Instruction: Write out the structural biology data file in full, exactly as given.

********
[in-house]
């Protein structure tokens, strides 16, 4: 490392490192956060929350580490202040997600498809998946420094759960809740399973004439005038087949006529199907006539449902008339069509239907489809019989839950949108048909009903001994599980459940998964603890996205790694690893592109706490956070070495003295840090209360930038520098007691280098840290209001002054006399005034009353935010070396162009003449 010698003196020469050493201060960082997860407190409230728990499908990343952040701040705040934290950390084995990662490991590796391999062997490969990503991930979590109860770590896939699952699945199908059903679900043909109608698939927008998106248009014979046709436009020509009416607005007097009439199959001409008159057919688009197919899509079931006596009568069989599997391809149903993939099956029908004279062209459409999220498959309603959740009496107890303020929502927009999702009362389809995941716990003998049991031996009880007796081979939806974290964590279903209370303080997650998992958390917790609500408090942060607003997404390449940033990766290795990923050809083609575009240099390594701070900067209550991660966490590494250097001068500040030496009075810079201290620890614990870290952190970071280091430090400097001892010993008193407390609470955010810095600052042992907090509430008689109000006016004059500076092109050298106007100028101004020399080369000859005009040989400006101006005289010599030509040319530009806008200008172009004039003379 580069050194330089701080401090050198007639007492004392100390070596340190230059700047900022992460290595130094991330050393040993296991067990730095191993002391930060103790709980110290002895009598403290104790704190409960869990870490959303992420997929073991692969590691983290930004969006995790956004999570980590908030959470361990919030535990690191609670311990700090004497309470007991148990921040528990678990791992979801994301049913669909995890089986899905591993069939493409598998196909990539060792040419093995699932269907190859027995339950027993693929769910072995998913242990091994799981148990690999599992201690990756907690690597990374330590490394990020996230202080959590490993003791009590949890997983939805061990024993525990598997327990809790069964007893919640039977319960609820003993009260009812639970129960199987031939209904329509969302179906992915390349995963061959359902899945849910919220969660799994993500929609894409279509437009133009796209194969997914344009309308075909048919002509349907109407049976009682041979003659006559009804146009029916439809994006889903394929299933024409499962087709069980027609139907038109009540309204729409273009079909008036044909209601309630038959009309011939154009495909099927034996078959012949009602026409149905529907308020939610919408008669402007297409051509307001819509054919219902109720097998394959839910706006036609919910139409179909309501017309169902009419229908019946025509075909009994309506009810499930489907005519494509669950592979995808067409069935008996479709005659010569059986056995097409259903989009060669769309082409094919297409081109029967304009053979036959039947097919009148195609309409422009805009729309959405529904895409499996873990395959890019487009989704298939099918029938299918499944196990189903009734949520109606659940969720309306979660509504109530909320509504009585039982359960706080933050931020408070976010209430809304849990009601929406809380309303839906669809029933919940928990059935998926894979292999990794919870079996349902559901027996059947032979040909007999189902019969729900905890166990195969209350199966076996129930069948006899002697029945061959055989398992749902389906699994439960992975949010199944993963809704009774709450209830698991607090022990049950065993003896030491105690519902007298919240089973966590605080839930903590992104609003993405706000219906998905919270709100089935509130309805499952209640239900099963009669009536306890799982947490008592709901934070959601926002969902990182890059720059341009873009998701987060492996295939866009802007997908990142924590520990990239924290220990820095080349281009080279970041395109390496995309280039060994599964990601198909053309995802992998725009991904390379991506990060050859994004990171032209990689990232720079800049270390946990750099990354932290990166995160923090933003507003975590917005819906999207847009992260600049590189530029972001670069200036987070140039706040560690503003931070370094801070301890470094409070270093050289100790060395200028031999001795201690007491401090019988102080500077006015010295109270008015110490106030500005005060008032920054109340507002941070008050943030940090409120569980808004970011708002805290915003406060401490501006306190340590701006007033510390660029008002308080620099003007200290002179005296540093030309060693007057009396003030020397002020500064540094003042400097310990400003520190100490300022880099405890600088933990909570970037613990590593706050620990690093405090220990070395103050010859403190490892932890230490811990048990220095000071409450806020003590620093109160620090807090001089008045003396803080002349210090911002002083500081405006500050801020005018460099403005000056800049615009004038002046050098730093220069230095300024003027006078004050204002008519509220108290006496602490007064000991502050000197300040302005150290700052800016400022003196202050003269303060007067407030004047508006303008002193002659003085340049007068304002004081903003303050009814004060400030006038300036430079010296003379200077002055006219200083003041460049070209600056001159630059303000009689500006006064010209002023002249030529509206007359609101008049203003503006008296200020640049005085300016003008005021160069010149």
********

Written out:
[in-house]
């Protein structure tokens, strides 16, 4: 490392490192956060929350580490202040997600498809998946420094759960809740399973004439005038087949006529199907006539449902008339069509239907489809019989839950949108048909009903001994599980459940998964603890996205790694690893592109706490956070070495003295840090209360930038520098007691280098840290209001002054006399005034009353935010070396162009003449 010698003196020469050493201060960082997860407190409230728990499908990343952040701040705040934290950390084995990662490991590796391999062997490969990503991930979590109860770590896939699952699945199908059903679900043909109608698939927008998106248009014979046709436009020509009416607005007097009439199959001409008159057919688009197919899509079931006596009568069989599997391809149903993939099956029908004279062209459409999220498959309603959740009496107890303020929502927009999702009362389809995941716990003998049991031996009880007796081979939806974290964590279903209370303080997650998992958390917790609500408090942060607003997404390449940033990766290795990923050809083609575009240099390594701070900067209550991660966490590494250097001068500040030496009075810079201290620890614990870290952190970071280091430090400097001892010993008193407390609470955010810095600052042992907090509430008689109000006016004059500076092109050298106007100028101004020399080369000859005009040989400006101006005289010599030509040319530009806008200008172009004039003379 580069050194330089701080401090050198007639007492004392100390070596340190230059700047900022992460290595130094991330050393040993296991067990730095191993002391930060103790709980110290002895009598403290104790704190409960869990870490959303992420997929073991692969590691983290930004969006995790956004999570980590908030959470361990919030535990690191609670311990700090004497309470007991148990921040528990678990791992979801994301049913669909995890089986899905591993069939493409598998196909990539060792040419093995699932269907190859027995339950027993693929769910072995998913242990091994799981148990690999599992201690990756907690690597990374330590490394990020996230202080959590490993003791009590949890997983939805061990024993525990598997327990809790069964007893919640039977319960609820003993009260009812639970129960199987031939209904329509969302179906992915390349995963061959359902899945849910919220969660799994993500929609894409279509437009133009796209194969997914344009309308075909048919002509349907109407049976009682041979003659006559009804146009029916439809994006889903394929299933024409499962087709069980027609139907038109009540309204729409273009079909008036044909209601309630038959009309011939154009495909099927034996078959012949009602026409149905529907308020939610919408008669402007297409051509307001819509054919219902109720097998394959839910706006036609919910139409179909309501017309169902009419229908019946025509075909009994309506009810499930489907005519494509669950592979995808067409069935008996479709005659010569059986056995097409259903989009060669769309082409094919297409081109029967304009053979036959039947097919009148195609309409422009805009729309959405529904895409499996873990395959890019487009989704298939099918029938299918499944196990189903009734949520109606659940969720309306979660509504109530909320509504009585039982359960706080933050931020408070976010209430809304849990009601929406809380309303839906669809029933919940928990059935998926894979292999990794919870079996349902559901027996059947032979040909007999189902019969729900905890166990195969209350199966076996129930069948006899002697029945061959055989398992749902389906699994439960992975949010199944993963809704009774709450209830698991607090022990049950065993003896030491105690519902007298919240089973966590605080839930903590992104609003993405706000219906998905919270709100089935509130309805499952209640239900099963009669009536306890799982947490008592709901934070959601926002969902990182890059720059341009873009998701987060492996295939866009802007997908990142924590520990990239924290220990820095080349281009080279970041395109390496995309280039060994599964990601198909053309995802992998725009991904390379991506990060050859994004990171032209990689990232720079800049270390946990750099990354932290990166995160923090933003507003975590917005819906999207847009992260600049590189530029972001670069200036987070140039706040560690503003931070370094801070301890470094409070270093050289100790060395200028031999001795201690007491401090019988102080500077006015010295109270008015110490106030500005005060008032920054109340507002941070008050943030940090409120569980808004970011708002805290915003406060401490501006306190340590701006007033510390660029008002308080620099003007200290002179005296540093030309060693007057009396003030020397002020500064540094003042400097310990400003520190100490300022880099405890600088933990909570970037613990590593706050620990690093405090220990070395103050010859403190490892932890230490811990048990220095000071409450806020003590620093109160620090807090001089008045003396803080002349210090911002002083500081405006500050801020005018460099403005000056800049615009004038002046050098730093220069230095300024003027006078004050204002008519509220108290006496602490007064000991502050000197300040302005150290700052800016400022003196202050003269303060007067407030004047508006303008002193002659003085340049007068304002004081903003303050009814004060400030006038300036430079010296003379200077002055006219200083003041460049070209600056001159630059303000009689500006006064010209002023002249030529509206007359609101008049203003503006008296200020640049005085300016003008005021160069010149």